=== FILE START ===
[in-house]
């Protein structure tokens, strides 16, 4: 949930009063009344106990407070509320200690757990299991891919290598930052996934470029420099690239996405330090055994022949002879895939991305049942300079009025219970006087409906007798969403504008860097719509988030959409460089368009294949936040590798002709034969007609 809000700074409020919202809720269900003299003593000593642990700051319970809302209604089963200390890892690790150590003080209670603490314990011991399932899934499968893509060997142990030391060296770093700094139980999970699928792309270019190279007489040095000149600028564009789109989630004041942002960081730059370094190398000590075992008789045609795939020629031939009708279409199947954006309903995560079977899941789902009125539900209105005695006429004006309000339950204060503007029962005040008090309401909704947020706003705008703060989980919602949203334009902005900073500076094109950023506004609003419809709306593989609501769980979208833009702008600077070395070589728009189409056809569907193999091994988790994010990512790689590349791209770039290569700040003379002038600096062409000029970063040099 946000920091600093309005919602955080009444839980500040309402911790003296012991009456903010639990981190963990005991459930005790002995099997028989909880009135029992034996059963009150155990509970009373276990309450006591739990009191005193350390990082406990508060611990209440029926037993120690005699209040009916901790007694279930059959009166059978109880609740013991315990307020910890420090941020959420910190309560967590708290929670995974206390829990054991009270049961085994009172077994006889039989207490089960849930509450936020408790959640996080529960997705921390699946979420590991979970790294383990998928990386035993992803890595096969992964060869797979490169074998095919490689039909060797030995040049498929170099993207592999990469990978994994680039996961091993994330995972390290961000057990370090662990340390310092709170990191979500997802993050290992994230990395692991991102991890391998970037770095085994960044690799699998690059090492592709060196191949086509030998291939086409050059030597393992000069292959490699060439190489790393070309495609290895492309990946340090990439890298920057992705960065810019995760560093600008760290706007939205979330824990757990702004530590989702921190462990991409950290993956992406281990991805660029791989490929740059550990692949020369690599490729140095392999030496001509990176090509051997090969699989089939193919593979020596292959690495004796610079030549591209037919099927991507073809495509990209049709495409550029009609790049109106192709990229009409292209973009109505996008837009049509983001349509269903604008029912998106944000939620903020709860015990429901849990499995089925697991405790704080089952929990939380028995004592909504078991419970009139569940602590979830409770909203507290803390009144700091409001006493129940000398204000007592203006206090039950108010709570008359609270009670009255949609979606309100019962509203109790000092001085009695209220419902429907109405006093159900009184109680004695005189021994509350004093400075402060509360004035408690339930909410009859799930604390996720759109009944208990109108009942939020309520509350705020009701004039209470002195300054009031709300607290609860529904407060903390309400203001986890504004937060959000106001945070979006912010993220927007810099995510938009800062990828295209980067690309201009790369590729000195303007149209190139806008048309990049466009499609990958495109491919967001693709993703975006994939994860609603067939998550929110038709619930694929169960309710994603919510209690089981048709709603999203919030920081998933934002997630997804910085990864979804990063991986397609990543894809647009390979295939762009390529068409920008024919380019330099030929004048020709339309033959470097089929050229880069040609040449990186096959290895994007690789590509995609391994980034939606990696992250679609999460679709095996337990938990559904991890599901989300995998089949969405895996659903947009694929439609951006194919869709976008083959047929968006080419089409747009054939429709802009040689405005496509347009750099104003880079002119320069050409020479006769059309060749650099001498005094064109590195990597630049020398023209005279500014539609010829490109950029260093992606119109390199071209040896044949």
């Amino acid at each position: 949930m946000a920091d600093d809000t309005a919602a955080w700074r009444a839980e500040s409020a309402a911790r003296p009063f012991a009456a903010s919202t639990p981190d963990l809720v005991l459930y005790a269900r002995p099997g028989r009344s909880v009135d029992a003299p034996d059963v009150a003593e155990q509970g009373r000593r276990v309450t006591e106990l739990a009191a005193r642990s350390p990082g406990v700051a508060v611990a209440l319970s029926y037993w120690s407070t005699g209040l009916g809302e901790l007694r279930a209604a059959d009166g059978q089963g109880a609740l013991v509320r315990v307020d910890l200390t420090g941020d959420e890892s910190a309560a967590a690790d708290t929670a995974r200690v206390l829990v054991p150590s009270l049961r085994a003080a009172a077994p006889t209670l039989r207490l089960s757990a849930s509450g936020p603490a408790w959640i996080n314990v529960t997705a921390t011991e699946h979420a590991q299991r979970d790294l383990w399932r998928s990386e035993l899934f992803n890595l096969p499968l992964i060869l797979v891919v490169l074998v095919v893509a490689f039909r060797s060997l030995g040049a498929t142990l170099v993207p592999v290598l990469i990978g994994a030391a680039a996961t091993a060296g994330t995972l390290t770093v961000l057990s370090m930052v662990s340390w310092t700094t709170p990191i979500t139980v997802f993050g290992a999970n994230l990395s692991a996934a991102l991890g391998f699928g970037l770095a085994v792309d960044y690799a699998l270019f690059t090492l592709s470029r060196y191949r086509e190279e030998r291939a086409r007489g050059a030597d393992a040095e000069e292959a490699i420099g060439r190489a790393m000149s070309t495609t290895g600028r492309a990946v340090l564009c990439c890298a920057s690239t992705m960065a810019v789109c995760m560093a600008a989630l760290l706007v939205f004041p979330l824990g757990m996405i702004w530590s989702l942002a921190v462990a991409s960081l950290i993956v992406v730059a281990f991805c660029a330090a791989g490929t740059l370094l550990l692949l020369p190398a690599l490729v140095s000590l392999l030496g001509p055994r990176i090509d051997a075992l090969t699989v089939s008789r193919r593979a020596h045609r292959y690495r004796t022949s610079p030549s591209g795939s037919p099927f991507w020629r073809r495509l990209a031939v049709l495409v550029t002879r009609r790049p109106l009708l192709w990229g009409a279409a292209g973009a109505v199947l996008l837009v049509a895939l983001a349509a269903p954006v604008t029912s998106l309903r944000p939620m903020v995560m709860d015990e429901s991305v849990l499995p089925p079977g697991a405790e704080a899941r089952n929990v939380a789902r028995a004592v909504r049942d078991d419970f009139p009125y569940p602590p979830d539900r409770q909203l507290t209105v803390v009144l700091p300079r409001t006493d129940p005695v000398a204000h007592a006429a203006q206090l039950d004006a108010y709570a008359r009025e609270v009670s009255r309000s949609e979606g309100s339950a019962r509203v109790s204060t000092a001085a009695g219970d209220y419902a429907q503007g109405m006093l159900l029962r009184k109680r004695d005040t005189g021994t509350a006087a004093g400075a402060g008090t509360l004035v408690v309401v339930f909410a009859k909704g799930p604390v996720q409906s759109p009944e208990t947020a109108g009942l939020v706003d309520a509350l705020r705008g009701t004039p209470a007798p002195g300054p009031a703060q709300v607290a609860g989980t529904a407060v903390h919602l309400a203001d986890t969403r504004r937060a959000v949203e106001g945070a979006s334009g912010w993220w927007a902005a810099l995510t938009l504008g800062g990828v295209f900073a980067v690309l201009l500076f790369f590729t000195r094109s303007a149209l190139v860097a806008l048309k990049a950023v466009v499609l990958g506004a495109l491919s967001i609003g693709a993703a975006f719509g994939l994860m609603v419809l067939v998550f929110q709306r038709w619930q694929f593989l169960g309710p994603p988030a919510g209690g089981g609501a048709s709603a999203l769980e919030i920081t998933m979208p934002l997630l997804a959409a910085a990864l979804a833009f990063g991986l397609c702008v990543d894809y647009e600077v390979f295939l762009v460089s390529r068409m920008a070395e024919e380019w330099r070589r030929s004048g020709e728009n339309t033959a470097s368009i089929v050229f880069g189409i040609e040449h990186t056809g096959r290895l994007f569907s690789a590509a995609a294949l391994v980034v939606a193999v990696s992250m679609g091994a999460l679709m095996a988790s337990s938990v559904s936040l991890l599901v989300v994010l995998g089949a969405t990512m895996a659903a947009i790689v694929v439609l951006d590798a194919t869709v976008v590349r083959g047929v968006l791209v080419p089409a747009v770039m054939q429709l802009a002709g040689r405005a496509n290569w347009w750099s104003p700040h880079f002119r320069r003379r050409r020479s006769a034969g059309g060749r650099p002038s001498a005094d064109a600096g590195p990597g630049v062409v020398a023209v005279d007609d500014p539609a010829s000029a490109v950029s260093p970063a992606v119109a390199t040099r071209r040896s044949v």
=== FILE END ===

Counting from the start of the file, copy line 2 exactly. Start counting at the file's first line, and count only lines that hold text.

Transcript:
């Protein structure tokens, strides 16, 4: 949930009063009344106990407070509320200690757990299991891919290598930052996934470029420099690239996405330090055994022949002879895939991305049942300079009025219970006087409906007798969403504008860097719509988030959409460089368009294949936040590798002709034969007609 809000700074409020919202809720269900003299003593000593642990700051319970809302209604089963200390890892690790150590003080209670603490314990011991399932899934499968893509060997142990030391060296770093700094139980999970699928792309270019190279007489040095000149600028564009789109989630004041942002960081730059370094190398000590075992008789045609795939020629031939009708279409199947954006309903995560079977899941789902009125539900209105005695006429004006309000339950204060503007029962005040008090309401909704947020706003705008703060989980919602949203334009902005900073500076094109950023506004609003419809709306593989609501769980979208833009702008600077070395070589728009189409056809569907193999091994988790994010990512790689590349791209770039290569700040003379002038600096062409000029970063040099 946000920091600093309005919602955080009444839980500040309402911790003296012991009456903010639990981190963990005991459930005790002995099997028989909880009135029992034996059963009150155990509970009373276990309450006591739990009191005193350390990082406990508060611990209440029926037993120690005699209040009916901790007694279930059959009166059978109880609740013991315990307020910890420090941020959420910190309560967590708290929670995974206390829990054991009270049961085994009172077994006889039989207490089960849930509450936020408790959640996080529960997705921390699946979420590991979970790294383990998928990386035993992803890595096969992964060869797979490169074998095919490689039909060797030995040049498929170099993207592999990469990978994994680039996961091993994330995972390290961000057990370090662990340390310092709170990191979500997802993050290992994230990395692991991102991890391998970037770095085994960044690799699998690059090492592709060196191949086509030998291939086409050059030597393992000069292959490699060439190489790393070309495609290895492309990946340090990439890298920057992705960065810019995760560093600008760290706007939205979330824990757990702004530590989702921190462990991409950290993956992406281990991805660029791989490929740059550990692949020369690599490729140095392999030496001509990176090509051997090969699989089939193919593979020596292959690495004796610079030549591209037919099927991507073809495509990209049709495409550029009609790049109106192709990229009409292209973009109505996008837009049509983001349509269903604008029912998106944000939620903020709860015990429901849990499995089925697991405790704080089952929990939380028995004592909504078991419970009139569940602590979830409770909203507290803390009144700091409001006493129940000398204000007592203006206090039950108010709570008359609270009670009255949609979606309100019962509203109790000092001085009695209220419902429907109405006093159900009184109680004695005189021994509350004093400075402060509360004035408690339930909410009859799930604390996720759109009944208990109108009942939020309520509350705020009701004039209470002195300054009031709300607290609860529904407060903390309400203001986890504004937060959000106001945070979006912010993220927007810099995510938009800062990828295209980067690309201009790369590729000195303007149209190139806008048309990049466009499609990958495109491919967001693709993703975006994939994860609603067939998550929110038709619930694929169960309710994603919510209690089981048709709603999203919030920081998933934002997630997804910085990864979804990063991986397609990543894809647009390979295939762009390529068409920008024919380019330099030929004048020709339309033959470097089929050229880069040609040449990186096959290895994007690789590509995609391994980034939606990696992250679609999460679709095996337990938990559904991890599901989300995998089949969405895996659903947009694929439609951006194919869709976008083959047929968006080419089409747009054939429709802009040689405005496509347009750099104003880079002119320069050409020479006769059309060749650099001498005094064109590195990597630049020398023209005279500014539609010829490109950029260093992606119109390199071209040896044949």